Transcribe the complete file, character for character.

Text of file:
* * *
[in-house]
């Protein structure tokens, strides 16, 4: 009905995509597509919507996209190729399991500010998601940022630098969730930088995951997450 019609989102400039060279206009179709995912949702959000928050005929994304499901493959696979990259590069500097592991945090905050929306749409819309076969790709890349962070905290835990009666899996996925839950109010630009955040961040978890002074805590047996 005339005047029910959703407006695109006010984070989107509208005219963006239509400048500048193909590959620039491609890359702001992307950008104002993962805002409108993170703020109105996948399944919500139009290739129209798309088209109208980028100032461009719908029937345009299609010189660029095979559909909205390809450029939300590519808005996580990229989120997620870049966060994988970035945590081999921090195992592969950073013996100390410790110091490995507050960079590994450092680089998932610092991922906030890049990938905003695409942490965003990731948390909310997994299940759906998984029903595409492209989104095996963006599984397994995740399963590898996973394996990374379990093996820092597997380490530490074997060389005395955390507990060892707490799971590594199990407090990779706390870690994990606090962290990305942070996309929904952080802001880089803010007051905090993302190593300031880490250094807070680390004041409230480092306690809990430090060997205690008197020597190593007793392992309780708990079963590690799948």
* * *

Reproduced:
[in-house]
């Protein structure tokens, strides 16, 4: 009905995509597509919507996209190729399991500010998601940022630098969730930088995951997450 019609989102400039060279206009179709995912949702959000928050005929994304499901493959696979990259590069500097592991945090905050929306749409819309076969790709890349962070905290835990009666899996996925839950109010630009955040961040978890002074805590047996 005339005047029910959703407006695109006010984070989107509208005219963006239509400048500048193909590959620039491609890359702001992307950008104002993962805002409108993170703020109105996948399944919500139009290739129209798309088209109208980028100032461009719908029937345009299609010189660029095979559909909205390809450029939300590519808005996580990229989120997620870049966060994988970035945590081999921090195992592969950073013996100390410790110091490995507050960079590994450092680089998932610092991922906030890049990938905003695409942490965003990731948390909310997994299940759906998984029903595409492209989104095996963006599984397994995740399963590898996973394996990374379990093996820092597997380490530490074997060389005395955390507990060892707490799971590594199990407090990779706390870690994990606090962290990305942070996309929904952080802001880089803010007051905090993302190593300031880490250094807070680390004041409230480092306690809990430090060997205690008197020597190593007793392992309780708990079963590690799948």